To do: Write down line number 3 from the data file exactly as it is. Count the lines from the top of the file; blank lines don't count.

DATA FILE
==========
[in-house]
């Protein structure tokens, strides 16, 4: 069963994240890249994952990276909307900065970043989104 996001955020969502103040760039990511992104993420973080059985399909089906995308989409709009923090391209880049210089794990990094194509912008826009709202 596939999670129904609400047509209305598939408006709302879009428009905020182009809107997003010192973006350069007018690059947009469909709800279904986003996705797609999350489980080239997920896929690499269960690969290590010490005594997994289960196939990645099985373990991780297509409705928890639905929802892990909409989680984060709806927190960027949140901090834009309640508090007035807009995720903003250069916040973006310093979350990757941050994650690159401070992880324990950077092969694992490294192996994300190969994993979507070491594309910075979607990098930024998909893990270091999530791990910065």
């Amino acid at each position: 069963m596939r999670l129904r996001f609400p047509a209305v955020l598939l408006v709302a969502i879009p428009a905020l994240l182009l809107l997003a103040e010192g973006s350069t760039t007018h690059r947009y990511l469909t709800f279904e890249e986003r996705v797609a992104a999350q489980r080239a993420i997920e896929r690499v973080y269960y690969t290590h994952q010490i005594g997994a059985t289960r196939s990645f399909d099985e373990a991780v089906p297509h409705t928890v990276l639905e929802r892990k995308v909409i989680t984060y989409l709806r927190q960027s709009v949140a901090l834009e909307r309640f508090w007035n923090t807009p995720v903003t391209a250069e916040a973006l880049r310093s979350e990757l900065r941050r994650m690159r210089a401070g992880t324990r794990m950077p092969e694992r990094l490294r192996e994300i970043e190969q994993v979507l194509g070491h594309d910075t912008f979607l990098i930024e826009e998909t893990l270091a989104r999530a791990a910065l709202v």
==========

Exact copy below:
């Amino acid at each position: 069963m596939r999670l129904r996001f609400p047509a209305v955020l598939l408006v709302a969502i879009p428009a905020l994240l182009l809107l997003a103040e010192g973006s350069t760039t007018h690059r947009y990511l469909t709800f279904e890249e986003r996705v797609a992104a999350q489980r080239a993420i997920e896929r690499v973080y269960y690969t290590h994952q010490i005594g997994a059985t289960r196939s990645f399909d099985e373990a991780v089906p297509h409705t928890v990276l639905e929802r892990k995308v909409i989680t984060y989409l709806r927190q960027s709009v949140a901090l834009e909307r309640f508090w007035n923090t807009p995720v903003t391209a250069e916040a973006l880049r310093s979350e990757l900065r941050r994650m690159r210089a401070g992880t324990r794990m950077p092969e694992r990094l490294r192996e994300i970043e190969q994993v979507l194509g070491h594309d910075t912008f979607l990098i930024e826009e998909t893990l270091a989104r999530a791990a910065l709202v």